5 Things Agents Need to Think About with Short Sales

Reblogger William Blackburn
Real Estate Broker/Owner with Blackburn Coastal Realty

Thanks for your insight on short sale potential agent liabilities.  We in the real estate brokerage business have led a sheltered life.  We can thank the long term uptrend in real estate prices for the absence of a significant number of lawsuits.

If fact, there is a growing level of public anger over the huge loss of equity in real estate values.  We can count on this growing anger to manifest itself in a barrage of lawsuits by buyers and sellers of real estate.  It will bring in a new day for our industry, changing the way we all evaluate how we deal with customers.  We are all on thin ice in this regard.

Unfortunately, even if we farm out the loss mitigation to a lawyer, title company or loss mitigation company...we will still be defendants because we deal with the customer and routinely give advice.

We in the real estate brokerage business need to act like people in other fields that routinely live with lawsuits....sort of like defensive driving. 

Original content by Tina Merritt

I know I am in the minority here when I say agents should not be negotiating short sales.  (which I have written about ad nauseam) I am fully aware that in some markets, 90% of the housing inventory is a short sale or REO.  Every time I turn around, I see some other "agent expert" hawking their short sale how-to book or "qualifying" designation.  Unfortunately, short sales are part of the real estate business in 2009; however, we are in unchartered waters as agents and I hope that in 10 years, the real estate industry doesn't look back on this and say, "what were we thinking?".

1.  Does your E&O insurance specifically state that you are covered to engage in a short sale?  I asked my insurance company this and the answer was, "yes"; however, the policy doesn't specifically state "short sale" nor any of the acts normally associated with handling a short sale.  The policy does state that I will not be covered for acts as an agent, "not expressly described herein".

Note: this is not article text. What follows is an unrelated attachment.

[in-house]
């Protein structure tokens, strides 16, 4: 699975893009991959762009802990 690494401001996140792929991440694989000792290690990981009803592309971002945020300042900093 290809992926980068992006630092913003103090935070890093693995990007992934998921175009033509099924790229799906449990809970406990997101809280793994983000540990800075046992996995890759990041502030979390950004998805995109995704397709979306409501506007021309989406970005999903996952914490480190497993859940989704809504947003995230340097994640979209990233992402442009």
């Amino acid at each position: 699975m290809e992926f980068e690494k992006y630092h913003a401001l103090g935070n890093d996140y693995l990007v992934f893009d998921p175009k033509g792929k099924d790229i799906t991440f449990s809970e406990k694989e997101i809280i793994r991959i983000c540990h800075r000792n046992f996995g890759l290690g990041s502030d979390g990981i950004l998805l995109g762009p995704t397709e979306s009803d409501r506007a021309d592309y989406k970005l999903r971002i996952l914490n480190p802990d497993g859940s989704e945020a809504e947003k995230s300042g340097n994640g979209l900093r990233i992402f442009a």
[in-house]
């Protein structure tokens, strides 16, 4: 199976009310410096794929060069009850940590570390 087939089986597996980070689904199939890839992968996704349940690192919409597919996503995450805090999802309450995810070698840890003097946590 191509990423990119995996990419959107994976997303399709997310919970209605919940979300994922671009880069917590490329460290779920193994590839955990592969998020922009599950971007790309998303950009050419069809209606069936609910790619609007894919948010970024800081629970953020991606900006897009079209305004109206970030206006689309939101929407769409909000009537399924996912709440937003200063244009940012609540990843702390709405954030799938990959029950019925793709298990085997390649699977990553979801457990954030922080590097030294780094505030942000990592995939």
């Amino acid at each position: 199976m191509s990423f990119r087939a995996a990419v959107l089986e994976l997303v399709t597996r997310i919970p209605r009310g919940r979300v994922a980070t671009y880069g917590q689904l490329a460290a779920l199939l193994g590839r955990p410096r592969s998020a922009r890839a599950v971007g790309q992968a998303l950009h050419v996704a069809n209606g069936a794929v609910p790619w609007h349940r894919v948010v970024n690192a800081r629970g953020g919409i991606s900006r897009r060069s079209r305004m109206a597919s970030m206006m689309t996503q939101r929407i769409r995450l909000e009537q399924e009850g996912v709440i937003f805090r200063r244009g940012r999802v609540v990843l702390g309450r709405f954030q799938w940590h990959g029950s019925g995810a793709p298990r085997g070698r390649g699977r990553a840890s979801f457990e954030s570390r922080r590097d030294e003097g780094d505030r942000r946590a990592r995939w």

2.  If the sellers currently have a government mortgage and they sell it short, will they be able to get another government loan (including a government backed student loan) unless they pay the difference?  From what I have read with regards to VA loans, the answer is "no".

3.  With some banks, if the property has fallen in value to a point where it is not worth more than a certain amount (say $25,000), they will not foreclose.  Of course, they do not advertise this; however, they will just release the lien on the property.  

4.  We are not just dealing with sales prices here.  We are dealing with the futures of these sellers.  Let's say seller A sells short, is required to liquidate his savings and starts having his wages garnished for the difference 2 months later.  Seller B, same mortgage company, same shortage, doesn't have to liquidate anything and the bank agrees to no deficiency judgment.  Is seller A's agent at fault for not negotiating better with the bank?

5.  How does your licensing board address agents handling short sales?  The licensing board in Virginia doesn't specifically address short sales; however, it is VERY specific about agents performing duties that should only be handled by an attorney.  Is negotiating a short sale with a bank (who is not a party to a standard sales contract), a "ministerial" act for an agent, or something with legal ramifications that should be handled by an attorney?

My husband works for a large bank.  Everyday, they get calls from former sellers complaining that their wages are being garnished, the bank placed a lien on their other property, they lost their job because of their credit (yes that really happened) etc., and that "my agent never told me this would happen", or, "my agent told me the bank could do this, but the bank's so swamped, probably won't".

Sorry, unless a real estate agent has a crystal ball and knows the long term ramifications of a seller doing a short sale, I don't think they should be calling themselves a "short sale expert".  Even the most "experienced" agents working short sales have only been dealing with them for what, 3-4 years tops?  That's not the making of an "expert" in my opinion.

Tina in Virginia




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William Blackburn

Blackburn Coastal Realty, We work at the beach.
We live and Work at the Beach....we know the Tampa Bay Beaches

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